Indian and Pakistani admit pizza shop slaying

AFP - [email protected]
Indian and Pakistani admit pizza shop slaying
The two men confessed to killing the elderly owners of a Brescia pizzeria. Photo: Shutterstock

An Indian and a Pakistani have confessed to killing the elderly owners of a Brescia pizzeria in a mafia-style slaying that shocked Italy and threatens to inflame racial tensions in the northern city.


Prosecutors said Pakistani national Mohamed Adnan and Indian Sarbjit Singh had admitted to carrying out the August 11th attack in which Francesco Seramondi, 65 and his wife Giovanna Ferrari, 63, were shot repeatedly with sawn-off shotguns inside their takeaway.

The execution and the killers' getaway on a moped was captured on CCTV and police said Singh's fingerprints had been found at the scene.

Adnan is the owner of a failed similar pizza and snacks outlet he bought from Seramondi. Hours after the attack the 32-year-old appeared on television complaining that the neighbourhood had become "disgusting" and that the police had been sleeping.

According to prosecutors, Adnan has claimed he organized the murder with the help of his friend Singh, 33, in frustration and anger over being unable to compete with the slain couple's popular business.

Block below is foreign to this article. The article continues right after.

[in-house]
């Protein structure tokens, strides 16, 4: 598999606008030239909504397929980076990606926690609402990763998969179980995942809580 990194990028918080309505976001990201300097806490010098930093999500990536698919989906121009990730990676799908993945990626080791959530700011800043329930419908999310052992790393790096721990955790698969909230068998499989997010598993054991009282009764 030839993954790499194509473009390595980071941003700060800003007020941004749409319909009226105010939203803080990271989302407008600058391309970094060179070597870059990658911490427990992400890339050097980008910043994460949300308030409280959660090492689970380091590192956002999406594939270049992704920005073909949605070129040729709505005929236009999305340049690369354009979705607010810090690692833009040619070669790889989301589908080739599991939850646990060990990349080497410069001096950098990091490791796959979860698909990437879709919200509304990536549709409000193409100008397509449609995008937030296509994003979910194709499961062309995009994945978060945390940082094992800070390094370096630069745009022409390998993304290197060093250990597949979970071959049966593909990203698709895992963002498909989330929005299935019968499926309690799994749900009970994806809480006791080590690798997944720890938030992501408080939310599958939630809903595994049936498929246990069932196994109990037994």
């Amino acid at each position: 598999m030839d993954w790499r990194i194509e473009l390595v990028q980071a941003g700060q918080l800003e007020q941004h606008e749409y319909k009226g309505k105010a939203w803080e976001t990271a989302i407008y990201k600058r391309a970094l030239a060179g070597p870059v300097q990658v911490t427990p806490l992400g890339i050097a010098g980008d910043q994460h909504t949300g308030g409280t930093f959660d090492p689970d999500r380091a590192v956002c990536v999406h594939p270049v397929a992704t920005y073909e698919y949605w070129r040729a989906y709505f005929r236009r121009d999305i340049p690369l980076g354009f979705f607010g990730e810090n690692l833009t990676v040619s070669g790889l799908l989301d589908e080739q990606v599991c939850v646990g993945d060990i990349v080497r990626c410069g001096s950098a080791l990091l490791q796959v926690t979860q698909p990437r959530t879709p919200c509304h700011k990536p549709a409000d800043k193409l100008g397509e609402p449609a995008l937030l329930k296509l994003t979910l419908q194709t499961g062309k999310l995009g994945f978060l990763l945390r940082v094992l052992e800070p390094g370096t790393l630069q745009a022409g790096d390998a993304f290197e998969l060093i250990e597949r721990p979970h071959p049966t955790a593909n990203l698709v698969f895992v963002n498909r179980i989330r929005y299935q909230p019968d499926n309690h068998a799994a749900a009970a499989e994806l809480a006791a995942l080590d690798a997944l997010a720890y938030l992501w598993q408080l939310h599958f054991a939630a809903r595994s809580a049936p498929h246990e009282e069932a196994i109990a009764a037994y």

But investigators are sceptical about whether the case is actually that straightforward in a city known for the involvement of organised crime in extortion rackets and the drugs trade.

"Now the difficult phase of the investigation begins, in which we will try to establish if the suspects simply adopted the methods of organised crime of if there is more to it," Brescia prosecutor Pierluigi Maria Dell'Osso told a press conference.

The case threatens to affect already-delicate community relations in Brescia, where immigrants from South Asia and North Africa account for more than a sixth of the population, high by Italian standards.

An angry mob gathered to greet Adnan and Singh on their arrival at the city's police headquarters for questioning and the case was seized upon by Matteo Salvini, the populist leader of the anti-immigration Northern League who has emerged as the most prominent figure on the right of Italian politics.

"If it is true (that they carried out the murders) these two bastards should be locked up for life, preferably in their own countries," Salvini said on Monday.

The son of the slain couple, Marco Seramondi, appealed for calm, writing on his Facebook page: "We want justice to be done, not a vendetta."



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